This year Zimbabwe is expected to produce 17 million carats making it the leading diamond producer in the world.
There is no doubt that it is these statistics and immense investment opportunities in Zimbabwe that have prompted the EU to remove the sanctions.
Despite creating the impression that they are doing Zimbabwe a favour, Western countries are readying themselves for the vast investment opportunities in the country.
They are no doubt seriously taking the advice of one of their ‘leading’ thinkers, Stephen Chan who said Britain will have engaged Zimbabwe by Christmas this year but indications are that it may be sooner rather than later.
A fortnight ago, a leading British newspaper, The Financial Times, urged the United Kingdom to engage President Robert Mugabe and ZANU PF or risk losing out on the various investment opportunities in Zimbabwe.
In an opinion piece titled ‘Emboldened by Economic Recovery, Africa has a new voice’, Michael Holman, the paper’s former African editor, said it was time that the West set aside old scores and took a fresh look at Zimbabwe.
“And as the prime mover in a strategy that has failed to deliver after a decade of trying, Britain should take the lead in an effort to break the deadlock and recover its influence in a country at the strategic heart of southern Africa,” reads the article in part.
“Unpalatable though it is, President Robert Mugabe has emerged from his country’s recent election with more than his domestic power consolidated and the opposition in disarray. He has been welcomed back into the African fold by the very leaders the West had been hoping would denounce the conduct of July’s election – (Mr) Jacob Zuma, South Africa’s president, and (General) Olusegun Obasanjo, Nigeria’s former president and head of the African Union group of election observers.”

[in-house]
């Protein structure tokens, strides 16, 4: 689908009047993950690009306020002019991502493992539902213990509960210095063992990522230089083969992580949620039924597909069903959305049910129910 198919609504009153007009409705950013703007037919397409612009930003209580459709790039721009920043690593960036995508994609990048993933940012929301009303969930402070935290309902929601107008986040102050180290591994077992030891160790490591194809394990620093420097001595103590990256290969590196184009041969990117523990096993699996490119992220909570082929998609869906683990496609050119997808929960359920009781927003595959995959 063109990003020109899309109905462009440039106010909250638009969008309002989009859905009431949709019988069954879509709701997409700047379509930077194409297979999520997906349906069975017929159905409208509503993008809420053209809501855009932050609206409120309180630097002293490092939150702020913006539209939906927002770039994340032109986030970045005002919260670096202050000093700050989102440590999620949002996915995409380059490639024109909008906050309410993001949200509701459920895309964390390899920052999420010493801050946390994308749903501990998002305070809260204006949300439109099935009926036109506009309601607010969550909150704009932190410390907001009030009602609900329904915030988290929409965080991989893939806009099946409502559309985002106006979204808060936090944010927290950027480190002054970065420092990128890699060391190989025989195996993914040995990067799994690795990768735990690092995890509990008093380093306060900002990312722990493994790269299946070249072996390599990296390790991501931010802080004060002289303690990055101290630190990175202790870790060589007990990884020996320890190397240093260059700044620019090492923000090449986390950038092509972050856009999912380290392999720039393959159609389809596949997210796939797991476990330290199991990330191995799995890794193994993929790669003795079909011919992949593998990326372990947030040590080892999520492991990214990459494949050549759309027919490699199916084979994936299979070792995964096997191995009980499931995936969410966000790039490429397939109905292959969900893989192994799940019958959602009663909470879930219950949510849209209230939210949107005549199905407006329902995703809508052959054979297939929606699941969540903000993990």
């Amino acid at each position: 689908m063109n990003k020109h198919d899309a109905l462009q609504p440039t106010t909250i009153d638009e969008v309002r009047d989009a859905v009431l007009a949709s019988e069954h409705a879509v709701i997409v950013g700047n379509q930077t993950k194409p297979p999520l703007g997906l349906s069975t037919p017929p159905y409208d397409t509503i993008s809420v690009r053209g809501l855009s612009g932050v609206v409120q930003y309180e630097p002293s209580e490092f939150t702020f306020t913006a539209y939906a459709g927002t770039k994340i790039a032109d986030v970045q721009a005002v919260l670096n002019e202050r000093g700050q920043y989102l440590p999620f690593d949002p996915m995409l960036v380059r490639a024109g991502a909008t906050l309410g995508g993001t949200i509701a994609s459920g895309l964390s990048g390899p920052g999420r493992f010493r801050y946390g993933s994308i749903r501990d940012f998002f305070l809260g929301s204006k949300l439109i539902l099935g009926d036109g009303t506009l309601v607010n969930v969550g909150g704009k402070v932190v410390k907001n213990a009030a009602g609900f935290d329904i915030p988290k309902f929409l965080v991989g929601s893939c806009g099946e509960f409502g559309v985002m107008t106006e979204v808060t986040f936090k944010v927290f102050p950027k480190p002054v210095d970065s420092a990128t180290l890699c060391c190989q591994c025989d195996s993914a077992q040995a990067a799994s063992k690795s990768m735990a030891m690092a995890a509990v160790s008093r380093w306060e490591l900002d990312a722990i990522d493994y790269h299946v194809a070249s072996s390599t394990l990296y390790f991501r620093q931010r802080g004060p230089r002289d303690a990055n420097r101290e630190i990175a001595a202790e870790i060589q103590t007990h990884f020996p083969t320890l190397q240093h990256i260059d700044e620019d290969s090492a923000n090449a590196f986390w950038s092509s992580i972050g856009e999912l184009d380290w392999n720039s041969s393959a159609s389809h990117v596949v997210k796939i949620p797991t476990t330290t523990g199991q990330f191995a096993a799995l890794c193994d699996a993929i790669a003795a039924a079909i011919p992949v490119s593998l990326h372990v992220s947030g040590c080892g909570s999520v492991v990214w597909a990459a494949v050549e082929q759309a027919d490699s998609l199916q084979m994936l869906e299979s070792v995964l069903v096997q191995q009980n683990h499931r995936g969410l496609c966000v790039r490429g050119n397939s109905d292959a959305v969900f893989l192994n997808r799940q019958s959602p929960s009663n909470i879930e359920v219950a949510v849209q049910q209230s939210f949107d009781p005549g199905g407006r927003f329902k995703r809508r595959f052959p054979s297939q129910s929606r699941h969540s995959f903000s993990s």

It is interesting to note that Belgium’s gemstone industry has weakened over the past few years, with more and more stones being shipped to India and China for cutting and polishing.
While the removal of the sanctions is a welcome development, some, including Global Witness, claim that President Mugabe used existing diamond revenues ‘to pay for a campaign of suppression ahead of the vote this summer’.
“The EU has rushed its decision to delist ZMDC before the dust has settled on Zimbabwe’s flawed elections,” said Global Witness Senior Campaigner Emily Armistead.
“Our research indicates that ZANU-PF and the military have siphoned revenues from ZMDC’s diamond ventures and that this may have financed the alleged rigging of the recent poll.”
On the other hand, the United States asserts on the website of its embassy in Zimbabwe’s capital Harare that ‘US sanctions are not blocking Zimbabwe’s economic recovery,’ and that its policy specifically targets ‘individuals and entities that have undermined democratic processes or institutions in Zimbabwe’.
How ZMDC has ‘undermined’ the so-called ‘democratic’ processes or institutions in Zimbabwe still remains a mystery to many progressive minds.
American sanctions against Zimbabwe were first instituted in 2001 in response to the land reform programme that President Mugabe began to implement at the turn of the millennium.
Let those with ears listen.